and/or

  • Click on the picture below, watch the video, then leave a comment on this blog post NOT on the video page please, about anything you found interesting or useful. Sian Shaw has been using tablets to assess her students and recently gave a (very quick) talk about it at one of our TeachMeet events. Sian details how her students are using the voice to speech app to facilitate inclusivity and accessibility, as well as it being a really handy thing for anyone to do and use.

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Going further:

Your 5 minutes will be up for today, but as usual we’re keen to give you as much as we can. If you did not watch the video above as part of your task, then please do, as we think you will be inspired.  There are a number of tools out there for dictating text, or reading screens that you may also find interesting:

Using speech to text in Word

Typing with your voice with Google

Information about Dragon Dictate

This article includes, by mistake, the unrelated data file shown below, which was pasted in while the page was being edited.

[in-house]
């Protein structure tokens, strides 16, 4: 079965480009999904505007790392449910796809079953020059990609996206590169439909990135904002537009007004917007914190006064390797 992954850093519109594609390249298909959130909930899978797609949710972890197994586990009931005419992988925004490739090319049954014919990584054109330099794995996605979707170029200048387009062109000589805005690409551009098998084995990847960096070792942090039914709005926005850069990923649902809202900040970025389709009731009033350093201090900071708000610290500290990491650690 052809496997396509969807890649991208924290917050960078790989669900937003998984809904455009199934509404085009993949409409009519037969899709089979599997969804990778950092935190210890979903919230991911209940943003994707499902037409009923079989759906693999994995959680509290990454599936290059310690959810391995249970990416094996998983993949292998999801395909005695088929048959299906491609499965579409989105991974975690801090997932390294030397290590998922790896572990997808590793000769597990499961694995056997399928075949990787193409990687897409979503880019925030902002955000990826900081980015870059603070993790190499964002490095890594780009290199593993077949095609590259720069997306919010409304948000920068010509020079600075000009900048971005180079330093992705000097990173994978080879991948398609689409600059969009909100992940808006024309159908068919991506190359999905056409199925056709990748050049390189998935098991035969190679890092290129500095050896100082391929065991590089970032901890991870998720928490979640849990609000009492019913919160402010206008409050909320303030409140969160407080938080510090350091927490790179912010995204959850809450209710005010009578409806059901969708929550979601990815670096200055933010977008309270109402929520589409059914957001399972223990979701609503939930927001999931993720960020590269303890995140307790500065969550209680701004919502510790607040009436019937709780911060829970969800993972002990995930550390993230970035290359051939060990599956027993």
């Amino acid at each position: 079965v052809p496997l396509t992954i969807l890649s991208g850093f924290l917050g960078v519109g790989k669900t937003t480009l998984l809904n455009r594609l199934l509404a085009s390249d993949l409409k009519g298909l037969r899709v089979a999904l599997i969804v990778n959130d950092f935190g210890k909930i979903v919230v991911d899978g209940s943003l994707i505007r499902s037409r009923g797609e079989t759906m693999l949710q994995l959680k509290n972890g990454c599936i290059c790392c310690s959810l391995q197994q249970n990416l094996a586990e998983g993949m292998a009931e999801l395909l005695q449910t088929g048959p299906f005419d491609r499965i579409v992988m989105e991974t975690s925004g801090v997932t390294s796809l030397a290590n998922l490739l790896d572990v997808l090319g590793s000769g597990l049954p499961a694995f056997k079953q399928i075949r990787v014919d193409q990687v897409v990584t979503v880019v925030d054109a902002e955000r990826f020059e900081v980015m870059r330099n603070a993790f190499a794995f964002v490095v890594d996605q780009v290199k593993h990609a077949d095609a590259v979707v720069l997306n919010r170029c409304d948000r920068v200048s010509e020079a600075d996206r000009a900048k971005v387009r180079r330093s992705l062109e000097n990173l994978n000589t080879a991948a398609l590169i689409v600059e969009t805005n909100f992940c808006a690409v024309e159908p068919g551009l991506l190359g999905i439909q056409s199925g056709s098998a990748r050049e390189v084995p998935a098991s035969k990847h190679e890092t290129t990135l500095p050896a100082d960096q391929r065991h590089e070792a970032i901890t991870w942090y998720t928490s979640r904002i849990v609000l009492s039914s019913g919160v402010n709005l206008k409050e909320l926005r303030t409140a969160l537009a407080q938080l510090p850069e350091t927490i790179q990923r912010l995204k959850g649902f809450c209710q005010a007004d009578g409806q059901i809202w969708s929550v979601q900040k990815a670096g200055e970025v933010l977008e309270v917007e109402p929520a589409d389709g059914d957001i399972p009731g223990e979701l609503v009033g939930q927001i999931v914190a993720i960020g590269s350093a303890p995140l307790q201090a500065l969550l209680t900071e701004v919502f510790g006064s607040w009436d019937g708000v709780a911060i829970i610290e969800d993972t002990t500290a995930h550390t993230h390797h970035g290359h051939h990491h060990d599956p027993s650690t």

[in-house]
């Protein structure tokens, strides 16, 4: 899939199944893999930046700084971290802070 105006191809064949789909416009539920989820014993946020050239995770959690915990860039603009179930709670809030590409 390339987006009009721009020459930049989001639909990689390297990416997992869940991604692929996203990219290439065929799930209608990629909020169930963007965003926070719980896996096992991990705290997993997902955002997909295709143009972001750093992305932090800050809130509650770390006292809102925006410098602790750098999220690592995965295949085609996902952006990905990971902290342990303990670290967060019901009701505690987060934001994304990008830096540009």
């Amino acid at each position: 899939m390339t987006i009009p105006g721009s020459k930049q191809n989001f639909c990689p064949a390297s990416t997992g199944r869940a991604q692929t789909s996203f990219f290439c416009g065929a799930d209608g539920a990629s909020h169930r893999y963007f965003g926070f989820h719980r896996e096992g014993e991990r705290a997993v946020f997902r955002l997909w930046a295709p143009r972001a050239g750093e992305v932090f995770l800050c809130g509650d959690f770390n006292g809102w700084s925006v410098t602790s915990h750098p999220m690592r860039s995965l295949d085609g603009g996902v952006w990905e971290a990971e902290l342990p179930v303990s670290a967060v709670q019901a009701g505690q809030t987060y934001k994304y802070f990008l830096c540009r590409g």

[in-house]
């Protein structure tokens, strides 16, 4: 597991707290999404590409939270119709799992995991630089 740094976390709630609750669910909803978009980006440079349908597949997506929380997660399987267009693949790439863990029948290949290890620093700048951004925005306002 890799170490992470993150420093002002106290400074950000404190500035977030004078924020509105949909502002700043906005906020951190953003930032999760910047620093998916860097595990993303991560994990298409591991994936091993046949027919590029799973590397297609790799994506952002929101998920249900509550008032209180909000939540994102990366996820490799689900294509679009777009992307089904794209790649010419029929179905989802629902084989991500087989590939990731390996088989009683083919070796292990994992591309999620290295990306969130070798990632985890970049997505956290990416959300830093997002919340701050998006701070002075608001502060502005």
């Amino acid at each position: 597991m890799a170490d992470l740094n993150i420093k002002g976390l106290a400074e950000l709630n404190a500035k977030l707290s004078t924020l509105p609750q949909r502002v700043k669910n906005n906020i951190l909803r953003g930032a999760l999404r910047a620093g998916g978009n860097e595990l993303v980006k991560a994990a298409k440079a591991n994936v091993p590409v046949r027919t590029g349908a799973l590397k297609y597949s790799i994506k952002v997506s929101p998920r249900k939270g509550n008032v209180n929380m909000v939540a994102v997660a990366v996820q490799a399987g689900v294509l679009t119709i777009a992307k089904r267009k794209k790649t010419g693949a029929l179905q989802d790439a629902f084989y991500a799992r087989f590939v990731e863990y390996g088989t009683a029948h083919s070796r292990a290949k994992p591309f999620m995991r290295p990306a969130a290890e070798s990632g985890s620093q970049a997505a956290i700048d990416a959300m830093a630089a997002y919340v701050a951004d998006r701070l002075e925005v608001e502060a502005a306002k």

Digital Citizenship

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Let us consider our responsibilities as digital citizens, as individuals, and as mentors in our personal and professional lives. Whether you’re simply emailing a colleague, or posting comments on social media, downloading and using materials in your work, or even inviting your staff and/or students to work with collaborative tools, it’s always a good idea to be cognisant of what you are doing, how it appears to others, the law, and the importance of setting a good example.

‘A digital citizen refers to a person utilizing information technology (IT) in order to engage in society…’ K. Mossberger et al.

Mossberger, Karen, (2011). “Digital Citizenship – The Internet, Society and Participation” By Karen Mossberger, Caroline J. Tolbert, and Ramona S. McNeal.” 23 Nov. 2011. ISBN 978-0819456069

How to be a good digital citizen

It’s a good idea to have these in mind whether in contact with students, staff or in your personal life:

Who are you? – we should all be aware of how we ‘come across’ whether that is in terms of what you post about yourself, or how you speak to or about others. If the occasion arises, it may be useful to speak to your staff and students about how they want the world, their colleagues, peers and potential employees, to see them.